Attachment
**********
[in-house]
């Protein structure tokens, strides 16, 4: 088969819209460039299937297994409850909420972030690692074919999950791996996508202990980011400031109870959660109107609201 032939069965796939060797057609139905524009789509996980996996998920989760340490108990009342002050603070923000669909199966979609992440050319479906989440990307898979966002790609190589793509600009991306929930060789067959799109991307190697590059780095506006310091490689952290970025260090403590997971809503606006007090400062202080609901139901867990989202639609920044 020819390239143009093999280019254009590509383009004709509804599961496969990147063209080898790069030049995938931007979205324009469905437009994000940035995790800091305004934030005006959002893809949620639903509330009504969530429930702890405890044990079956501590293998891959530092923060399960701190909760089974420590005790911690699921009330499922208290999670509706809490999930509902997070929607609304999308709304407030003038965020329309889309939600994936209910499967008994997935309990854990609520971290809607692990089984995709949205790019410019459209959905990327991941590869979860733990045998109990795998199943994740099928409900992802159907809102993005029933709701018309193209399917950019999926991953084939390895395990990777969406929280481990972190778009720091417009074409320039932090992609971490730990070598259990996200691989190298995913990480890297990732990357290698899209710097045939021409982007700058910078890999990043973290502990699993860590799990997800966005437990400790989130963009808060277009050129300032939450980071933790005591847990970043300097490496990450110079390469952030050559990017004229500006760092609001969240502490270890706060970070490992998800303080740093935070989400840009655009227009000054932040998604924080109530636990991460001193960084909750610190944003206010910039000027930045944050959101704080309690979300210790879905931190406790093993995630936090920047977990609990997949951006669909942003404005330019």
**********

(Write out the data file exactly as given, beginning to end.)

[in-house]
């Protein structure tokens, strides 16, 4: 088969819209460039299937297994409850909420972030690692074919999950791996996508202990980011400031109870959660109107609201 032939069965796939060797057609139905524009789509996980996996998920989760340490108990009342002050603070923000669909199966979609992440050319479906989440990307898979966002790609190589793509600009991306929930060789067959799109991307190697590059780095506006310091490689952290970025260090403590997971809503606006007090400062202080609901139901867990989202639609920044 020819390239143009093999280019254009590509383009004709509804599961496969990147063209080898790069030049995938931007979205324009469905437009994000940035995790800091305004934030005006959002893809949620639903509330009504969530429930702890405890044990079956501590293998891959530092923060399960701190909760089974420590005790911690699921009330499922208290999670509706809490999930509902997070929607609304999308709304407030003038965020329309889309939600994936209910499967008994997935309990854990609520971290809607692990089984995709949205790019410019459209959905990327991941590869979860733990045998109990795998199943994740099928409900992802159907809102993005029933709701018309193209399917950019999926991953084939390895395990990777969406929280481990972190778009720091417009074409320039932090992609971490730990070598259990996200691989190298995913990480890297990732990357290698899209710097045939021409982007700058910078890999990043973290502990699993860590799990997800966005437990400790989130963009808060277009050129300032939450980071933790005591847990970043300097490496990450110079390469952030050559990017004229500006760092609001969240502490270890706060970070490992998800303080740093935070989400840009655009227009000054932040998604924080109530636990991460001193960084909750610190944003206010910039000027930045944050959101704080309690979300210790879905931190406790093993995630936090920047977990609990997949951006669909942003404005330019």